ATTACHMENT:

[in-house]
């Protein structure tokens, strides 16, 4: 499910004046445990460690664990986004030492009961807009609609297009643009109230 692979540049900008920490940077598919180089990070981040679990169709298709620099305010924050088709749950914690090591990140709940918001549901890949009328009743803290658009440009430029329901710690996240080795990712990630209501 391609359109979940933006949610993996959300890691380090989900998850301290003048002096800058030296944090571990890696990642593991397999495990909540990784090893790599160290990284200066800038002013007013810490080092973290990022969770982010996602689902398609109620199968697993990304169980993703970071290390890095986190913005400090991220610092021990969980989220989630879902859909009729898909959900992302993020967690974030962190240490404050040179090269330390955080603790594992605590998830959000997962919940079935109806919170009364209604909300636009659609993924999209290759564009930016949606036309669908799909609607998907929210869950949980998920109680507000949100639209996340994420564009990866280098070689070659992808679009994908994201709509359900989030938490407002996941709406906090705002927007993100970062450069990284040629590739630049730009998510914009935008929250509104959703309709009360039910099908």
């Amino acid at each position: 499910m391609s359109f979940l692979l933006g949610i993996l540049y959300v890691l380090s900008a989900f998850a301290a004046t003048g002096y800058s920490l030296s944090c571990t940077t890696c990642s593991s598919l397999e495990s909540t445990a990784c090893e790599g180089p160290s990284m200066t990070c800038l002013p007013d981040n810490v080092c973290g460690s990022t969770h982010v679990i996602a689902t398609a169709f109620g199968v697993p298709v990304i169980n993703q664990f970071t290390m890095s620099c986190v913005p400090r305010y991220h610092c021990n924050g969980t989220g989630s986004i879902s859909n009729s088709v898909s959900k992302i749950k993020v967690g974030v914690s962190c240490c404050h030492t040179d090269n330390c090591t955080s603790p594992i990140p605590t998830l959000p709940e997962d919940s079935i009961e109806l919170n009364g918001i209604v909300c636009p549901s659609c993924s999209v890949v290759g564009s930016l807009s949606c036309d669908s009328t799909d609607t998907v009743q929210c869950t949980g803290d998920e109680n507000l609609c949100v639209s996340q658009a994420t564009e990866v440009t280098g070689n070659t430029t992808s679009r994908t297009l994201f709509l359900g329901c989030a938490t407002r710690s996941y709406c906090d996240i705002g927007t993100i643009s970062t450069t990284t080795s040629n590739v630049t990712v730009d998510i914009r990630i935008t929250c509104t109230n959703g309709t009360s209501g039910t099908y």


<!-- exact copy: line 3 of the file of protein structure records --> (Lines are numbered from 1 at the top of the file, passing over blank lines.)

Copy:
């Amino acid at each position: 499910m391609s359109f979940l692979l933006g949610i993996l540049y959300v890691l380090s900008a989900f998850a301290a004046t003048g002096y800058s920490l030296s944090c571990t940077t890696c990642s593991s598919l397999e495990s909540t445990a990784c090893e790599g180089p160290s990284m200066t990070c800038l002013p007013d981040n810490v080092c973290g460690s990022t969770h982010v679990i996602a689902t398609a169709f109620g199968v697993p298709v990304i169980n993703q664990f970071t290390m890095s620099c986190v913005p400090r305010y991220h610092c021990n924050g969980t989220g989630s986004i879902s859909n009729s088709v898909s959900k992302i749950k993020v967690g974030v914690s962190c240490c404050h030492t040179d090269n330390c090591t955080s603790p594992i990140p605590t998830l959000p709940e997962d919940s079935i009961e109806l919170n009364g918001i209604v909300c636009p549901s659609c993924s999209v890949v290759g564009s930016l807009s949606c036309d669908s009328t799909d609607t998907v009743q929210c869950t949980g803290d998920e109680n507000l609609c949100v639209s996340q658009a994420t564009e990866v440009t280098g070689n070659t430029t992808s679009r994908t297009l994201f709509l359900g329901c989030a938490t407002r710690s996941y709406c906090d996240i705002g927007t993100i643009s970062t450069t990284t080795s040629n590739v630049t990712v730009d998510i914009r990630i935008t929250c509104t109230n959703g309709t009360s209501g039910t099908y």